Moons are celestial bodies that orbit planets and other astronomical objects. In astronomy, there are several different types of moons that can be found in our solar system and beyond. The most common type of moon is a natural satellite, which is a celestial body that orbits a planet or other astronomical object. Natural satellites can range in size from small asteroids to large planets.
Some of the most well-known natural satellites in our solar system include Earth's Moon, Jupiter's four Galilean moons, Saturn's moons Titan and Enceladus, and Neptune's moon Triton. Another type of moon is an artificial satellite, which is a man-made object that orbits a planet or other astronomical object. Artificial satellites are typically used for communication, navigation, and observation purposes. Examples of artificial satellites include the International Space Station, the Hubble Space Telescope, and various communication satellites.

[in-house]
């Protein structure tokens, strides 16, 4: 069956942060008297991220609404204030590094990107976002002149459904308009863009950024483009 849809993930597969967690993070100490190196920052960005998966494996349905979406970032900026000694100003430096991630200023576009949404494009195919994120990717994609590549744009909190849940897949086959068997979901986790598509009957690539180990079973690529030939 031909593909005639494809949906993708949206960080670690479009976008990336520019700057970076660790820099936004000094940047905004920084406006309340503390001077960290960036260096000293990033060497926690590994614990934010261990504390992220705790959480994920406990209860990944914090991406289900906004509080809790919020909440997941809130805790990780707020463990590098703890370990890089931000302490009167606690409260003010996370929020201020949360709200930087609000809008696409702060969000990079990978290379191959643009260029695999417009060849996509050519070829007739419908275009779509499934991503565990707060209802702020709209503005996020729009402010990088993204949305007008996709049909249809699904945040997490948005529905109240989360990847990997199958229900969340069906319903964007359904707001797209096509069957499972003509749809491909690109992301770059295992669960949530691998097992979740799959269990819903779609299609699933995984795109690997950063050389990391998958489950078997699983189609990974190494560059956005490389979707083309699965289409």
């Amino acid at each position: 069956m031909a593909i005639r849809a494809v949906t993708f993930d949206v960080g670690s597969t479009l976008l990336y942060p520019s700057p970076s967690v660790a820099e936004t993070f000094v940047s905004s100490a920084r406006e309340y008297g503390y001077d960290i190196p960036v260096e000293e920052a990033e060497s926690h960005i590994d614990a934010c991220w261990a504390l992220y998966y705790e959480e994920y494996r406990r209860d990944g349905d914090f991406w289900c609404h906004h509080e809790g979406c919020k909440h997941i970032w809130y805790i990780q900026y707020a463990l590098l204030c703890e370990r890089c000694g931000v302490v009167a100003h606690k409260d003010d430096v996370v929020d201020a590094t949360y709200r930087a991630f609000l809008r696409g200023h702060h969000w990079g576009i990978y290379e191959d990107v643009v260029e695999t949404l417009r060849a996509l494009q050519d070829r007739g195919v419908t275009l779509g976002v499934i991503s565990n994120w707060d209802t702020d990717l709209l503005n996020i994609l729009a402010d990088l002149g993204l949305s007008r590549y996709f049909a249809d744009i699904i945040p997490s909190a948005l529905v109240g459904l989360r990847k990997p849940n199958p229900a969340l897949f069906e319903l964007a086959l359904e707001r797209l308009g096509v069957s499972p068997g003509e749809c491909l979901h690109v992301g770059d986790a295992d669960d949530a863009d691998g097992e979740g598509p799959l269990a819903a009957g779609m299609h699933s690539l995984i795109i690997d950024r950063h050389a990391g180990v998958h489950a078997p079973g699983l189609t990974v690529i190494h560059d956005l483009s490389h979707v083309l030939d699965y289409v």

A third type of moon is a dwarf planet moon, which is a natural satellite that orbits a dwarf planet. Dwarf planets are celestial bodies that are too small to be considered full-fledged planets but are larger than asteroids or comets. Examples of dwarf planet moons include Pluto's moons Charon and Styx, Haumea's moons Hi'iaka and Namaka, and Makemake's moon MK2.A fourth type of moon is a Trojan moon, which is a natural satellite that orbits a planet or other astronomical object at the same distance as another celestial body. Trojan moons are typically found in the Lagrangian points of the two bodies' orbits.
Examples of Trojan moons include Jupiter's Trojan moons Elara and Himalia, Saturn's Trojan moons Telesto and Calypso, and Neptune's Trojan moon Neso. Finally, there are exomoons, which are natural satellites that orbit exoplanets (planets outside our solar system). Exomoons are much harder to detect than other types of moons due to their distance from Earth. However, several exomoons have been discovered in recent years, including Kepler-1625b I and Kepler-1625b II, which orbit the exoplanet Kepler-1625b.